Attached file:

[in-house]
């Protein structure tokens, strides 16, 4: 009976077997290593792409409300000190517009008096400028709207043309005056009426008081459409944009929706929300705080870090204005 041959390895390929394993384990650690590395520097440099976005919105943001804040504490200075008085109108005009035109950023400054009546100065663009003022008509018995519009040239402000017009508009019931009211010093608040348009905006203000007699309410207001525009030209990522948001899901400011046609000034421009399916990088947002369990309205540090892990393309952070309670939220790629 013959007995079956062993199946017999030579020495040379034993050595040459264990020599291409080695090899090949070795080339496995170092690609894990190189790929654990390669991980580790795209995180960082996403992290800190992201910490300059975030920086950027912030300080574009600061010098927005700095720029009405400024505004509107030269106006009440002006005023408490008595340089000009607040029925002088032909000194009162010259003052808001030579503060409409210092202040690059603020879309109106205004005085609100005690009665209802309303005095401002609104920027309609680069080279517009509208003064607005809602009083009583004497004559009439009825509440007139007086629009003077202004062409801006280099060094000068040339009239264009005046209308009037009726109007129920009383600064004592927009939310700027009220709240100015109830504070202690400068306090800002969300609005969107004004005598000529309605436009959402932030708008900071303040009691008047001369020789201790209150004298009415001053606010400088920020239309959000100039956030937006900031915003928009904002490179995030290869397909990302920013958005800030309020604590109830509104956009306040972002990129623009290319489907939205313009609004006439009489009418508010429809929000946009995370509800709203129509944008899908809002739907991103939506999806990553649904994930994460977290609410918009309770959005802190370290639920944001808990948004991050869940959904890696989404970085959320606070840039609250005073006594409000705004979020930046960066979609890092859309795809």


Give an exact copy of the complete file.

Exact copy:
[in-house]
């Protein structure tokens, strides 16, 4: 009976077997290593792409409300000190517009008096400028709207043309005056009426008081459409944009929706929300705080870090204005 041959390895390929394993384990650690590395520097440099976005919105943001804040504490200075008085109108005009035109950023400054009546100065663009003022008509018995519009040239402000017009508009019931009211010093608040348009905006203000007699309410207001525009030209990522948001899901400011046609000034421009399916990088947002369990309205540090892990393309952070309670939220790629 013959007995079956062993199946017999030579020495040379034993050595040459264990020599291409080695090899090949070795080339496995170092690609894990190189790929654990390669991980580790795209995180960082996403992290800190992201910490300059975030920086950027912030300080574009600061010098927005700095720029009405400024505004509107030269106006009440002006005023408490008595340089000009607040029925002088032909000194009162010259003052808001030579503060409409210092202040690059603020879309109106205004005085609100005690009665209802309303005095401002609104920027309609680069080279517009509208003064607005809602009083009583004497004559009439009825509440007139007086629009003077202004062409801006280099060094000068040339009239264009005046209308009037009726109007129920009383600064004592927009939310700027009220709240100015109830504070202690400068306090800002969300609005969107004004005598000529309605436009959402932030708008900071303040009691008047001369020789201790209150004298009415001053606010400088920020239309959000100039956030937006900031915003928009904002490179995030290869397909990302920013958005800030309020604590109830509104956009306040972002990129623009290319489907939205313009609004006439009489009418508010429809929000946009995370509800709203129509944008899908809002739907991103939506999806990553649904994930994460977290609410918009309770959005802190370290639920944001808990948004991050869940959904890696989404970085959320606070840039609250005073006594409000705004979020930046960066979609890092859309795809």